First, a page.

Some ubiquitous food items have very interesting stories behind them. For example, the croissant is supposed to symbolise the eating of the Islamic crescent. Tea was apparently discovered by a half-animal divine creature who could see the cleansing effects of tea churning through his transparent stomach. We were once told the story that a great military strategist during the Three Kingdoms Period in ancient China “invented” the baozi to resemble his soldiers heads (complete with topknot no less) as an offering to appease the spirits. Indeed, the other name for (unfilled) baozi is mantou (lit trans: head)! Bamboo trays steaming with round pillows continue to be a heart-warming sight throughout China. For the record therefore, NY’s Momofuku did not invent the bao…nor did Melbourne’s Golden Fields, and if we read another so-called professional food critic who believes otherwise…they have their own head wrapped in a bao! In China, for daily, take-away purposes, the da bao overflows a large fist size and is ideal for lunch, while the smaller sized ones are more commonly seen in restaurants and are more appropriate as snacks. Furthermore, the filling of a baozi can point to the origin of it. Northern China is home to plain, unfilled baozi in many shapes, whereas in the South, because of a richer history of agricultural produce, baozi are formed with a myriad of fillings, from pale chicken, pickled vegetables, rice soup, and meatier barbeque pork (char siew) baozi. At yum cha (and sometimes in Chinese restaurants), there may be sweeter bao on offer including: dousha baozi (red bean paste bao), lianrong baozi (white lotus paste bao), zhima bao (sesame paste bao); and naihuang baozi (yellow milk/custard bao). If you visit Malaysia or Singapore, the kaya version is i-n-c-r-e-d-i-b-l-e.
Recommended: Custard baozi, from Wonderbao.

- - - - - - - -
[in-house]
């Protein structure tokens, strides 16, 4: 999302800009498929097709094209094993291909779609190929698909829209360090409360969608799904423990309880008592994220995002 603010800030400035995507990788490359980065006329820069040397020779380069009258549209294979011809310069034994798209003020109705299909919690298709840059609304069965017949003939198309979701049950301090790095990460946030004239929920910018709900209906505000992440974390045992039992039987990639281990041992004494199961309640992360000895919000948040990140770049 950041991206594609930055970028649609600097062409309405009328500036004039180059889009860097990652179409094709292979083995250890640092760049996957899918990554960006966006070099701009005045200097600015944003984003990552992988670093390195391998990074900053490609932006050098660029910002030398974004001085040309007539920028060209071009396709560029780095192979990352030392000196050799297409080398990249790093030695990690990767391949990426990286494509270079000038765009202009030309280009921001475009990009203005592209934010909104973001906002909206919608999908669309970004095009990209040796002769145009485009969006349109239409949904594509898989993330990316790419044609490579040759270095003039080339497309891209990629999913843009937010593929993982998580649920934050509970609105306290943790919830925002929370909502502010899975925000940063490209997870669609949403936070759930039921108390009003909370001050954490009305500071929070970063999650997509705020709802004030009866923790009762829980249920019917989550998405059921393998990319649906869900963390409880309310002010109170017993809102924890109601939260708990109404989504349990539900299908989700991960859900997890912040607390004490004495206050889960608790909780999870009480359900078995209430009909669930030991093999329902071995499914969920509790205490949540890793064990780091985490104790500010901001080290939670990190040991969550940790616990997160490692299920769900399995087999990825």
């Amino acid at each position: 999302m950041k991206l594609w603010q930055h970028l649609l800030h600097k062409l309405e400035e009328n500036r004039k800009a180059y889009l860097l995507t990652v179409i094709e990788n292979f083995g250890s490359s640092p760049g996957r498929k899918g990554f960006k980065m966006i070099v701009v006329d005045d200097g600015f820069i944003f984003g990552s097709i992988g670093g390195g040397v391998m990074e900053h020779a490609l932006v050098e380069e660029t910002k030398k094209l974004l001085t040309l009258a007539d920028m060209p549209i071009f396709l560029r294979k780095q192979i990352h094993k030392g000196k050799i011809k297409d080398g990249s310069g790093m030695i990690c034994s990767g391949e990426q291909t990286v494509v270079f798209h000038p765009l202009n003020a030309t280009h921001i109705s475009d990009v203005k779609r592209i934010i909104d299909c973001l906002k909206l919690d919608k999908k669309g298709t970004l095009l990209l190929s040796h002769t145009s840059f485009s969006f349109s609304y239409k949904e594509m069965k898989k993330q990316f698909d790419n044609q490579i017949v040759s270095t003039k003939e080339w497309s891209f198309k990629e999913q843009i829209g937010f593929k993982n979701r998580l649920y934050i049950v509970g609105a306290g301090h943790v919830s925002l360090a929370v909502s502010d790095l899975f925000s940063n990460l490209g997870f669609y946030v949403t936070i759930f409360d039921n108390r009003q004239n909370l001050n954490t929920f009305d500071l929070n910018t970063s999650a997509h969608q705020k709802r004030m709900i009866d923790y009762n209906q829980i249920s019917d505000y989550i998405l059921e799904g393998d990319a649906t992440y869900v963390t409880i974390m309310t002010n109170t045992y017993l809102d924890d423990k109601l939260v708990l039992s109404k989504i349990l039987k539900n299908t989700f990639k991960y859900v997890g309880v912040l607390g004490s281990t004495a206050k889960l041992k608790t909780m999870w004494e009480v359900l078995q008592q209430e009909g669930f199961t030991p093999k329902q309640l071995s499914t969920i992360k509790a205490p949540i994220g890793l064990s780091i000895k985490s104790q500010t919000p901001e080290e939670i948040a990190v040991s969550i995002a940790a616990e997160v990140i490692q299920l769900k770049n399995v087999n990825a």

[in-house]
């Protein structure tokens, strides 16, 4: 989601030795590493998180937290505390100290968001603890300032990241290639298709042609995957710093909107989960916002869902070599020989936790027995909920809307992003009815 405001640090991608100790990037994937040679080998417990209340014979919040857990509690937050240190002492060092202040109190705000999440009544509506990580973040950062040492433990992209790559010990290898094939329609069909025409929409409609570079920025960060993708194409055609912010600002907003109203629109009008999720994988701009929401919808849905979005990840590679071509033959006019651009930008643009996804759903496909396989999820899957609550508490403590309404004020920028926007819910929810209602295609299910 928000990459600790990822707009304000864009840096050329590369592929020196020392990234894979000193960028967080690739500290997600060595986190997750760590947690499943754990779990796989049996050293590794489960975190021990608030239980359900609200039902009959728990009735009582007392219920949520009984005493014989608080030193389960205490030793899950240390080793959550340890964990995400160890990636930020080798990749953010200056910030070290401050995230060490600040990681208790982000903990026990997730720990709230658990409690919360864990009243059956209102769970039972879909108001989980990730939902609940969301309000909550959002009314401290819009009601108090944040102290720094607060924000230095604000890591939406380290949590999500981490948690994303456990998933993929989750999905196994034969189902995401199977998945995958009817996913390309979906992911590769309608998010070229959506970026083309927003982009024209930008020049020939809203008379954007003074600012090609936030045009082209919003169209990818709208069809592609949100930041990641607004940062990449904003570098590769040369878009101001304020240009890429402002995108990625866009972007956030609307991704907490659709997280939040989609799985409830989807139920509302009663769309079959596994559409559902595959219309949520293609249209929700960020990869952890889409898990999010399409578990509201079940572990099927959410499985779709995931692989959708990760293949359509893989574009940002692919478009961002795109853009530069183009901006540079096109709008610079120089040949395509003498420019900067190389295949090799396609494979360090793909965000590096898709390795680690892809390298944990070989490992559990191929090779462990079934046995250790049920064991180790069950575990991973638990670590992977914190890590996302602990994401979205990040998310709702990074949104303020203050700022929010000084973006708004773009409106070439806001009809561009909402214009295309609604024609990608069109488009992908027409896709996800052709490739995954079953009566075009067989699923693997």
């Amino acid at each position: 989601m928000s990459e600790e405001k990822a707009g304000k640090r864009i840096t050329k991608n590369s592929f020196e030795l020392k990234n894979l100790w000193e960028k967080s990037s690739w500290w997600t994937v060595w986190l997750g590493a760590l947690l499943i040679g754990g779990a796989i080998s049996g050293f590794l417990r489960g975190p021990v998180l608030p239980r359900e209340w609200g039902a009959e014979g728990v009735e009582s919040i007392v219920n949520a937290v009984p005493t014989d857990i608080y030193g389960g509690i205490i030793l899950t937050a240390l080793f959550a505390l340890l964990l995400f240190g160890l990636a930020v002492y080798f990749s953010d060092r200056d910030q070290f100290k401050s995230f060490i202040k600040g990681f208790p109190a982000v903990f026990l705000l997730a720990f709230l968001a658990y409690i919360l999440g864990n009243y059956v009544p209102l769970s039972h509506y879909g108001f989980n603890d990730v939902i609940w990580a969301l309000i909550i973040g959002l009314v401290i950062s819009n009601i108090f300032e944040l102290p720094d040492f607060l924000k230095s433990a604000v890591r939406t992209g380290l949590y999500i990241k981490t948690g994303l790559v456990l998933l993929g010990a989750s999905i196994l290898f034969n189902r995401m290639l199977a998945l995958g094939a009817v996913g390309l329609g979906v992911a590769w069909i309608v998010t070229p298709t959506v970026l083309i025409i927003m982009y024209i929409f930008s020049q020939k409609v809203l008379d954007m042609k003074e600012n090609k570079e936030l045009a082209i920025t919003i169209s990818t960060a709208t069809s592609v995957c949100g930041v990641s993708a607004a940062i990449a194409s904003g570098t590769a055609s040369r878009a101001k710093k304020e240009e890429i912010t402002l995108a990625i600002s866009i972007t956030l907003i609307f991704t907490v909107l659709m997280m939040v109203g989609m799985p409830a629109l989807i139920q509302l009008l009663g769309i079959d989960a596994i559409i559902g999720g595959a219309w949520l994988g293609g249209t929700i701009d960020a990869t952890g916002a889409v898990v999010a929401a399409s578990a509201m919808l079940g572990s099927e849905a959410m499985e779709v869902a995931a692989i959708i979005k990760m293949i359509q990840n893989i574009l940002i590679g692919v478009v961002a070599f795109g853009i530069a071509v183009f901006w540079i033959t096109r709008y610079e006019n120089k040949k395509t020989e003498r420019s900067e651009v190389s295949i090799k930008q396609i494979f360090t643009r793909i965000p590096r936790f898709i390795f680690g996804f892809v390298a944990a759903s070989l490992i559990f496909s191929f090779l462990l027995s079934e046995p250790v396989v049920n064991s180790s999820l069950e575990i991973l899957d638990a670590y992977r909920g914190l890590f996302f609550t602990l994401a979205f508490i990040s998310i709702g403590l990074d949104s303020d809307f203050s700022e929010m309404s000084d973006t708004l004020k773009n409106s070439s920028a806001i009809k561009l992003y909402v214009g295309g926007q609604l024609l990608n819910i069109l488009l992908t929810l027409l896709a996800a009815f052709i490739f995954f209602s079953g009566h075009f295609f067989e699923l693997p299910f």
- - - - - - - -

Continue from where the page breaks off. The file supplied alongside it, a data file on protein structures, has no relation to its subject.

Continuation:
Once you have had naihuang baozi (or any baozi) in China (and South-East Asia), made by little old ladies (and men) red-faced from the steam and for mere pennies that makes you feel downright guilty, nothing really compares.
However, a very newly-opened hideaway, Wonderbao lives up to its name. It is at once, quintessentially Melbourne and an outpost of Chinese traditionalism. The satellite GPS on your smart phone will struggle to locate its situation down a cobbled, grafitti-ed laneway quite away from the hub of CBD activity. Inside, think Gen-Y fit-out, very hip, very modern but offering baozi made from a very traditional nature — when the wide lids of the huge flat wood steamers are lifted, clouds of white smoke steam out. When it clears, behold a field of white round pillows. It is a magical, stomach-rumbling sight. Savoury baozi dominates, of which we recommend especially the da bao (pork, egg and chinese sausage) and originating from another Southern province, Fuzhou, three takes of the gua bao (an open bao, resembling a steamed bun burger, $3.80). It resembles also our memory of Xian’s rou jia mo. At Wonderbao, the yum cha favourite char siew bao is unfortunately underwhelming, bereft of good chunks of char siew. But for the sweeter baozi the subject of this guide, Wonderbao’s naihuang baozi features generous, slightly sweet, creamy golden custard at the centre of a very pillowy mound. $1.70 for one warm little mound, yes please! Taro is pretty good too.
SAGO/TAPIOCA BROTH (si mai lo) and OTHER SWEET BROTHS (tong sui)